Games funded on Kickstarter have begun to come and go, being delivered to the salivating backers that excitedly fronted their money to fund a dream game. One of the more infamous campaigns, Mighty No. 9 was one that got funded before I joined the crowd-funding website. Promising a spiritual successor to Mega Man, one of my personal favorite NES series, made by the original creator, Mighty No. 9 had a lot to live up to leading up to its release. The immediate and impassioned early impressions from the final release were practically impossible to avoid, but having completed the game myself, I can definitively say that forming your own opinion is always the best thing to do.
Admittedly being a fairly casual fan of anime, Attack on Titan managed to be big enough to capture even my attention when it came over here. The way the characters move when they battle and the mysteriousness of the giant naked titans dominating the world is an intriguing premise in itself. It’s one of those shows that just seems ripe for a video game adaptation, so you can put yourself in the shoes of the Survey Corps as they fight against the terrifying giants, slashing their necks as they swoop by using their Vertical Maneuvering Equipment. There have been many false starts on getting a good game, but it looks like Koei Tecmo may finally be giving us the game that will do the series justice.
Tabletop gaming is something I only became passionate about in the last few years, but it has really sunk its fangs into me. Werewolf, or Mafia as I played it in college, has always been one of my favorite games because of the variety and stories created while playing. Escape rooms have also recently become a huge phenomenon lately and, as a huge puzzle fan, I’ve tried quite a few around where I live. This year, the Indiecade, which is my favorite place at E3 to spot awesome new games, hosted a few tabletop games. Escape Room in a Box: The Werewolf Experiment immediately drew my attention by combining both of these concepts and I managed to secure a seat to play it at the show.
VR has finally arrived and it was a major part of the show floor this year at E3 2016. While there are many amazing things that are currently being developed for VR, one of the most exciting for me personally is horror. Amping up the atmosphere by throwing you completely into that world, there’s nothing scarier than a spooky VR game. Narcosis puts you in the shoes of a person that has been stranded deep underwater and must find their way back to the surface. Sneaky diver suits and giant spiders are only the beginning of the madness found in this deep sea horror game.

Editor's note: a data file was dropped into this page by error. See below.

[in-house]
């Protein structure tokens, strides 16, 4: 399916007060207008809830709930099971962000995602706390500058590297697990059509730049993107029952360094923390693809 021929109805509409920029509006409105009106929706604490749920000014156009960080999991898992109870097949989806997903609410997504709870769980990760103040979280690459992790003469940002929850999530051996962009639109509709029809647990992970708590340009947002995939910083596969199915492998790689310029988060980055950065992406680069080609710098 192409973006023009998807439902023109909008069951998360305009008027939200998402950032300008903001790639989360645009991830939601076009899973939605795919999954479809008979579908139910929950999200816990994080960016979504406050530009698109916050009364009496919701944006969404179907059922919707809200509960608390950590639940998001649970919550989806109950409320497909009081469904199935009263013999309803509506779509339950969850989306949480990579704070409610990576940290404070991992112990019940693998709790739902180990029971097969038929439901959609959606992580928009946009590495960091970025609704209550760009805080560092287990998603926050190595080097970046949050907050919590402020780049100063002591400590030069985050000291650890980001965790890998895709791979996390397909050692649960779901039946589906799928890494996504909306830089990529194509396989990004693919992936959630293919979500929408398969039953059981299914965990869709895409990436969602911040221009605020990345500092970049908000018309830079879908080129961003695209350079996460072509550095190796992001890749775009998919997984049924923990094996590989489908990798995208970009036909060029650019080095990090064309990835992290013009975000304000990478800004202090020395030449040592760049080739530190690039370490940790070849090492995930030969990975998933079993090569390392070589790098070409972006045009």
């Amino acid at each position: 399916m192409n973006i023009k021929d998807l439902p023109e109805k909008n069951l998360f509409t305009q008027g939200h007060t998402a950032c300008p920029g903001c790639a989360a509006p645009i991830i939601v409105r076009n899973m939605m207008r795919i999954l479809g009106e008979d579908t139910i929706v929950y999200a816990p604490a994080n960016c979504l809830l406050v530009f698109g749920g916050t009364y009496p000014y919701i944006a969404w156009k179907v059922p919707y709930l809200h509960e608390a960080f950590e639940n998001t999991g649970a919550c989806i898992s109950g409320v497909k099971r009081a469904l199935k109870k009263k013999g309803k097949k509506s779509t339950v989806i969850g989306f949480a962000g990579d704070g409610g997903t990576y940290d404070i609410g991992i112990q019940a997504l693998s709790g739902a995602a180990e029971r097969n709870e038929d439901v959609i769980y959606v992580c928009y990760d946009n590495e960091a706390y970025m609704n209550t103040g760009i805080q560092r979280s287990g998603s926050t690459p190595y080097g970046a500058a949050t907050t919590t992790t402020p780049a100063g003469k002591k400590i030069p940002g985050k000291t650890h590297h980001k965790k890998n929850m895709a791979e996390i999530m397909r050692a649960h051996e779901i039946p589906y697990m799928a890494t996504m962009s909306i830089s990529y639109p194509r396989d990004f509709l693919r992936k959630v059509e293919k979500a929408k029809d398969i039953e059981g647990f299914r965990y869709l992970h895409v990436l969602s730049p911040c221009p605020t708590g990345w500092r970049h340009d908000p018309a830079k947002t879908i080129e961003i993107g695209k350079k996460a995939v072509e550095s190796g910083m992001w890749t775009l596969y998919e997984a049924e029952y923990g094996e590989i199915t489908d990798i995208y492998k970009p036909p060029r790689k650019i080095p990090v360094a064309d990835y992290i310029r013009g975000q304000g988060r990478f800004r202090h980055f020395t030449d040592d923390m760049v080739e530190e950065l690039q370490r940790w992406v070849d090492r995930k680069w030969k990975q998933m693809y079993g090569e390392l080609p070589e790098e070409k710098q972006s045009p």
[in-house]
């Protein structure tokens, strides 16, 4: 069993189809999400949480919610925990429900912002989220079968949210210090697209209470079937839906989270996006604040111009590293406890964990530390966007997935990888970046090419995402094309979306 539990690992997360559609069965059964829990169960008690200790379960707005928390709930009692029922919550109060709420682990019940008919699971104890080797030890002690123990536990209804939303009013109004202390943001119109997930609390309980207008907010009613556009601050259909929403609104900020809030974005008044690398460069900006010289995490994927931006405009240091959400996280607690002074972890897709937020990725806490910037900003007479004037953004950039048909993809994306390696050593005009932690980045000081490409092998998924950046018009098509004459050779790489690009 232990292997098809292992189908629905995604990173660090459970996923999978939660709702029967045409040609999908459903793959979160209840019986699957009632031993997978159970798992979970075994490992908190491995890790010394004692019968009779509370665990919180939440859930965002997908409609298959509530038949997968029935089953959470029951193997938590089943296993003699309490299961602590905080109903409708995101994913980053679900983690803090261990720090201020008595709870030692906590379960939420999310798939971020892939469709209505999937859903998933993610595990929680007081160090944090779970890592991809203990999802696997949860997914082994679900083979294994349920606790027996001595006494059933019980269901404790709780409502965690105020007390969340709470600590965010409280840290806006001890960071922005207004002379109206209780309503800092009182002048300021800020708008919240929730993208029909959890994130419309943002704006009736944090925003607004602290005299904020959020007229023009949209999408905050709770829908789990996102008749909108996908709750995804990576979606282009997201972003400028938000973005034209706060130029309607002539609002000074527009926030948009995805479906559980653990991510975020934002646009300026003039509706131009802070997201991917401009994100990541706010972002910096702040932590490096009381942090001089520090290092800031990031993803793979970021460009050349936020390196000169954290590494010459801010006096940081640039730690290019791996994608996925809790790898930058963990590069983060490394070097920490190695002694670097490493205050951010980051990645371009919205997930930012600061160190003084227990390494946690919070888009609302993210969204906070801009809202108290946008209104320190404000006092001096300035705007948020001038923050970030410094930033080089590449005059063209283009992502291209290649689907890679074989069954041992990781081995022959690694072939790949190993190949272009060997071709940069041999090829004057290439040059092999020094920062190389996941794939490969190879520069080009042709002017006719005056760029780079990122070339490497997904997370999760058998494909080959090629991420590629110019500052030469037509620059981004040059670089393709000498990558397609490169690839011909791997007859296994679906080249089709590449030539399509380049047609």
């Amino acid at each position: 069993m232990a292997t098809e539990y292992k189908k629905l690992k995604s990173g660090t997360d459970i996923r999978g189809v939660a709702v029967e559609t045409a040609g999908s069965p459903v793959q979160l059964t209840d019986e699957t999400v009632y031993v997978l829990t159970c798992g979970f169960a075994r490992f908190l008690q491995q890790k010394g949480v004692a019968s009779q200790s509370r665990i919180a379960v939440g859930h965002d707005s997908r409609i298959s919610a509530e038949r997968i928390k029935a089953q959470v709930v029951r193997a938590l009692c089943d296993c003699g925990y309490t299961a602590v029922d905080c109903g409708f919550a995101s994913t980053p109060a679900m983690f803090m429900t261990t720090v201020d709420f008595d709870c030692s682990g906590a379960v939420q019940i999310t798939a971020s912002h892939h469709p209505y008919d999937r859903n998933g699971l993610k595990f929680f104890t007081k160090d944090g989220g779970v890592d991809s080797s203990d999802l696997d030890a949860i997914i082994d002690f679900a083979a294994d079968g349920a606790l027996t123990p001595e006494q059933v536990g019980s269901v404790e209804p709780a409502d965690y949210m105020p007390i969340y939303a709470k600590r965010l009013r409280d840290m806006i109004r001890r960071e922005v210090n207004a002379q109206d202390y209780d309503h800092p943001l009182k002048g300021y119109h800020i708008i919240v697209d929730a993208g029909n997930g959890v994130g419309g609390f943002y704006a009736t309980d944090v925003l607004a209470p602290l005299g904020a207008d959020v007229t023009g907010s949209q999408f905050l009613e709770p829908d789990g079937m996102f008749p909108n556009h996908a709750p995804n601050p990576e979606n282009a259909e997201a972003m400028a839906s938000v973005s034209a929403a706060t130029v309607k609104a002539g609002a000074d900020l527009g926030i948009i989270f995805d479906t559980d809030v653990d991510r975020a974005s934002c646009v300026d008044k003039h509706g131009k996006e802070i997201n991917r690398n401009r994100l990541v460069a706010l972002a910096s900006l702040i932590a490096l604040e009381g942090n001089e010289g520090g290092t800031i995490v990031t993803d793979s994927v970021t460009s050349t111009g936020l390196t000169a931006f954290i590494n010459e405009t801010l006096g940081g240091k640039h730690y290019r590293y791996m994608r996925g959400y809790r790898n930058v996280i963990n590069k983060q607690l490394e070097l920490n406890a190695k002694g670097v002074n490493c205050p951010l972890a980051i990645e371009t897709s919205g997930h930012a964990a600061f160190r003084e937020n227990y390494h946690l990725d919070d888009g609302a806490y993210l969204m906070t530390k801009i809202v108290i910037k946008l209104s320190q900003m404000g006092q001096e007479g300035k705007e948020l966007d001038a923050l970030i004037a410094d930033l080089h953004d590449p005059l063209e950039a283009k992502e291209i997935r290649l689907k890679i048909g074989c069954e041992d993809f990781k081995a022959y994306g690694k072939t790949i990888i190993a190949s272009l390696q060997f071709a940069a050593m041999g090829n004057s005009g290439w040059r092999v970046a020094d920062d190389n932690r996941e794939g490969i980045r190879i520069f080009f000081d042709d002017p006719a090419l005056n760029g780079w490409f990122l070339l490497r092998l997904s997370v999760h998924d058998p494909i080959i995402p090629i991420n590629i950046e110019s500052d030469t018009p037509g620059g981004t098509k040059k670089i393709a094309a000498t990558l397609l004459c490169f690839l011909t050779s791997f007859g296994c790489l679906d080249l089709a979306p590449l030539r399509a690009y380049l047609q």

Roguelike games had a big boom after the success of titles like Rogue Legacy and Spelunky, which led to quite a few duds. I was almost ready to give up on seeing another fresh spin on the concept, until I stepped up to play Loot Rascals this year at E3. Offering a fun and addicting take on procedurally-generated areas and turn-based combat, this was probably one of the best indie titles I played at the show. It had a colorful, vibrant and silly art-style and I just couldn’t help but finish the entire demo.
Detective stories have drawn me in for me entire life. There’s nothing quite like seeing a case through from beginning to end and some are bite-sized enough to get through in a single sitting. In an ever-increasing pantheon of amazing detectives, none will ever be able to match the brilliance of Sherlock Holmes. Frogwares has been doing a splendid job making games starring the world’s greatest consulting detective for quite some time, but they really managed to hit their stride with their last game Sherlock Holmes: Crimes and Punishments. I got to see one case from their next game, Sherlock Holmes: The Devil’s Daughter, and it looks as though they’ve leaned into what made the previous title great and have put together another exciting adventure.
Entering fresh into a well-established franchise can be a pretty intimidating prospect. Warhammer 40,000 has a storied history in numerous media types including tabletop, video games and even a movie. Thus, coming in blind would be kind of like going to see Captain America: Civil War without seeing any of the previous movies. It’s certainly entertaining, but a little hard to follow in terms of character motivations and the established universe. Still, as I have found in the past, sometimes diving into this proverbial deep end is the perfect way to shoulder your way into something new and find the perfect jumping off point to becoming a fan. This is the approach I took in checking out Warhammer 40,000: Inquisitor — Martyr at E3 this year and from what I saw, it looks to be the perfect on-ramp for me to get into the series.
The foundation of the Legend of Zelda series was built upon exploration. Wandering the scenic hills of Hyrule in search of secrets has always been the thing that made the best games in the series so fun. Nintendo allowed me to explore the diverse lands of The Legend of Zelda: Breath of the Wild in the E3 demo for quite a while, so instead of listing off the features I noticed in this breathtaking, pun completely intended, adventure game, I’m going to take you through the story of my exploration of Hyrule. Come join me as I stroll the the lands of Nintendo’s next epic.
Perfecting a formula doesn’t always happen on the first go around. Sometimes iterating on a concept is the best way to take a good idea and turn it into a great one. The original Hand of Fate game was already one of the best tabletop and video game mashups I’ve played. The sequel, Hand of Fate 2, looks to take those great concepts and expand upon them in clever ways to bring the game to the next level.